A **frame** \({e_{\mu}}\) on \({U\subset M^{n}}\) is defined to be a tensor field of bases for the tangent spaces at each point, i.e. \({n}\) linearly independent smooth vector fields \({e_{\mu}}\).

The concept of frame has a particularly large number of synonyms (although these terms sometimes imply that the frame is orthonormal), including comoving frame, repère mobile, vielbein, \({n}\)-frame, and \({n}\)-bein (where \({n}\) is the dimension). The **dual frame**, the \({1}\)-forms \({\beta^{\mu}}\) corresponding to a frame \({e_{\mu}}\), is also often simply called the frame.

When using particular coordinates \({x^{\mu}}\), the frame \({e_{\mu}=\partial/\partial x^{\mu}}\) is called the **coordinate frame** (AKA coordinate basis or associated basis); any other frame is then called a **non-coordinate frame**. A **holonomic frame** is a coordinate frame in some coordinates (though perhaps not the ones being used); this condition is equivalent to requiring that \({\left[e_{\mu},e_{\nu}\right]=0}\), as we will see. An **anholonomic frame** is then a frame that cannot be derived from any coordinate chart in its region of definition. Using a non-coordinate frame suited to a specific problem is sometimes called the **method of moving frames**.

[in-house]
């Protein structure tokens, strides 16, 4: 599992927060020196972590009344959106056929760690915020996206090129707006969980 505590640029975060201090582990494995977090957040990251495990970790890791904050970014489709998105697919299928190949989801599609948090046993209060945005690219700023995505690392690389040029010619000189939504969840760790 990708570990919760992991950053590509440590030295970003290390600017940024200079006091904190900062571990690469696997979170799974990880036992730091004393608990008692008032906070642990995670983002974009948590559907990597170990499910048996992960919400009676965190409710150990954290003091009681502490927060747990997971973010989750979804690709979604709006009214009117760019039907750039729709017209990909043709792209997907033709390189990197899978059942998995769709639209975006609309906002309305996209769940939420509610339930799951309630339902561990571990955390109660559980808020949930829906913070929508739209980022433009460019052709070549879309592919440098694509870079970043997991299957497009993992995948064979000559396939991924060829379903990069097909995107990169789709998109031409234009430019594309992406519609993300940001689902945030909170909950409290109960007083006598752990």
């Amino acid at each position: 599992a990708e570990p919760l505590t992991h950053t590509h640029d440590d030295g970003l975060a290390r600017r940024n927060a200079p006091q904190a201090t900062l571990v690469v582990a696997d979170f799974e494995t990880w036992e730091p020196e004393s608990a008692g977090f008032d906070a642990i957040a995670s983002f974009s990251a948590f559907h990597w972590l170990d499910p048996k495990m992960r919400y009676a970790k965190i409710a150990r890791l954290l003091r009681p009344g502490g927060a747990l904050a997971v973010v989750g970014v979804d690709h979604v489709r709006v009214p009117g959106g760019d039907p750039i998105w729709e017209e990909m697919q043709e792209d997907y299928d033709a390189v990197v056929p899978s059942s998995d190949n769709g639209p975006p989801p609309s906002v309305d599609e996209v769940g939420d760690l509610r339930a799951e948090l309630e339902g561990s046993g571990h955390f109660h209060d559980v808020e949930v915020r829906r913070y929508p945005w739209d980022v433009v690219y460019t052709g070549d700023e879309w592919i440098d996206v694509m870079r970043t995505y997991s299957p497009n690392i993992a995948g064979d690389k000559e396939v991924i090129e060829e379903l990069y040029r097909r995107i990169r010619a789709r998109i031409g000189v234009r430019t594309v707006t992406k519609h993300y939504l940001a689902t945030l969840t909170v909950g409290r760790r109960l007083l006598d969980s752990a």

Δ Note that the distinction between holonomic and coordinate frames as defined here is often not made. |

A frame cannot usually be globally defined on a manifold. A simple way to see this is by the example of the 2-sphere \({S^{2}}\). Any drawing of coordinate functions on a globe will have singularities, such as the north and south poles when using latitude and longitude; these are points where the associated coordinate frame will either be undefined or will vanish. In general, there is no non-zero smooth vector field that can be defined on \({S^{n}}\) for even \({n}\) (this is sometimes called the **hedgehog theorem**, AKA hairy ball theorem, coconut theorem).

The above depicts the hedgehog theorem for \({S^{2}}\), showing that any attempt to “comb the hair of a hedgehog” yields bald spots, in this case at the poles.

A manifold that can have a global frame defined on it is called **parallelizable**. Some facts regarding parallelizable manifolds include:

- All parallelizable manifolds are orientable (and therefore have a volume form), but as we saw with \({S^{2}}\) the converse is not in general true
- Any orientable 3-manifold \({M^{3}}\) is parallelizable \({\Rightarrow}\) any 4-manifold \({M^{3}\times\mathbb{R}}\) is parallelizable (important in the case of the spacetime manifold)
- Of the \({n}\)-spheres, only \({S^{1}}\), \({S^{3}}\), and \({S^{7}}\) are parallelizable (this can be seen to be related to \({\mathbb{C}}\), \({\mathbb{H}}\), and \({\mathbb{O}}\) being the only normed finite-dimensional real division algebras beyond \({\mathbb{R}}\))
- The torus (with any number of holes) is the only closed orientable surface with a non-zero smooth vector field